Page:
Then back to Sims and Nick, who are still taking about the mysterious ship. Sims now thinks that it carries human waste and the corpse of a mobster. Sims has another conspiracy theory: that the census lies about the real number of black people in the USA. Nick reminisces about his murder: he killed a man called George. Back home, he tells his wife Marian about his brief extramarital affair with Donna.
Back to the day after the game, while the Korean war is raging, Manx meets his friend Antoine, to whom he has just sold two snow shovels that he stole from somebody, while a street preacher is shouting something about the atomic bomb and how only insects will survive it. He mentions to Antoine that his son Cotter got the baseball that settled the game.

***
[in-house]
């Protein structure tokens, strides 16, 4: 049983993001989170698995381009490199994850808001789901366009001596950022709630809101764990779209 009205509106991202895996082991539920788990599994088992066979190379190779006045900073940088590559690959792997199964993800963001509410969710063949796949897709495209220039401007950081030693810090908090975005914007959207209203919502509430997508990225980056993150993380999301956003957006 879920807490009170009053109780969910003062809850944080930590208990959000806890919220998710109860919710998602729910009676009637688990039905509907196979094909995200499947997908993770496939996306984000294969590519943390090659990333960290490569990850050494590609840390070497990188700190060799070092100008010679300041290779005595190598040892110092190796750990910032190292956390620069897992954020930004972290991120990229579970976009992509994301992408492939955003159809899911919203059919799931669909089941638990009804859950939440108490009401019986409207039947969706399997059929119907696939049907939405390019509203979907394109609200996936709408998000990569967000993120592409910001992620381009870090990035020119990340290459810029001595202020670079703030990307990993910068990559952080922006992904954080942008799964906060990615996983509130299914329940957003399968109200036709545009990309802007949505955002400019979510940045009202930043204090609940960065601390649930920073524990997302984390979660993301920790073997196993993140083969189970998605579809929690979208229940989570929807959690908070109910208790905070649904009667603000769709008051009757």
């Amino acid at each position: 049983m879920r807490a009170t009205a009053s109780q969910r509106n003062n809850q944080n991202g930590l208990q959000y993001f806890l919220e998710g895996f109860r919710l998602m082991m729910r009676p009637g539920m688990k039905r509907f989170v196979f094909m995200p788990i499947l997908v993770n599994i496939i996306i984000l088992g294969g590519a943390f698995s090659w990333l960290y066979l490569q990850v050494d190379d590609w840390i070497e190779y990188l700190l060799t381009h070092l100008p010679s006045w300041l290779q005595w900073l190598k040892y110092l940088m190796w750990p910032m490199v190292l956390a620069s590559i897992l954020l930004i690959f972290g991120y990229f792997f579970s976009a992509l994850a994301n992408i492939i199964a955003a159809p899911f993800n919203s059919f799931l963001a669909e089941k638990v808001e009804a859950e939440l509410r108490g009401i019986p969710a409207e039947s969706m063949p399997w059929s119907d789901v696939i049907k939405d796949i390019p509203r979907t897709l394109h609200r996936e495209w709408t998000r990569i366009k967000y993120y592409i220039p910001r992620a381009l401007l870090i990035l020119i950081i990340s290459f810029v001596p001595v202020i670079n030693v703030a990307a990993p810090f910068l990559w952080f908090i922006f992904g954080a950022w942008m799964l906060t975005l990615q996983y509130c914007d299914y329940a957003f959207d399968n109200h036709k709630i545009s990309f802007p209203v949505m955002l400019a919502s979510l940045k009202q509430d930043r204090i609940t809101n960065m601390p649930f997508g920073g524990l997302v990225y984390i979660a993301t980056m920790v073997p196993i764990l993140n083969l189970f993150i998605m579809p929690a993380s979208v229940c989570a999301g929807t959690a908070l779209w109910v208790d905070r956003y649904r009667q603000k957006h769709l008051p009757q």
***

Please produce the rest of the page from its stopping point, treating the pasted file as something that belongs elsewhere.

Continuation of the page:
IV. In 1974 Klara Sax is in New York while the World Trade Center is being constructed and president Nixon is being impeached. Her daughter Teresa, now in her 20s, is visiting. Klara's friends include the art dealer Esther, who is looking for a graffiti artist who signs himself Moonman 157; the filmmaker Miles, the young and ambitious black artist Acey Greene, the art collector Carlo Strasser, etc. Klara reminisces of her teenage years when her mother was worried about Japan invading China and her friend Rochelle was already sexually active.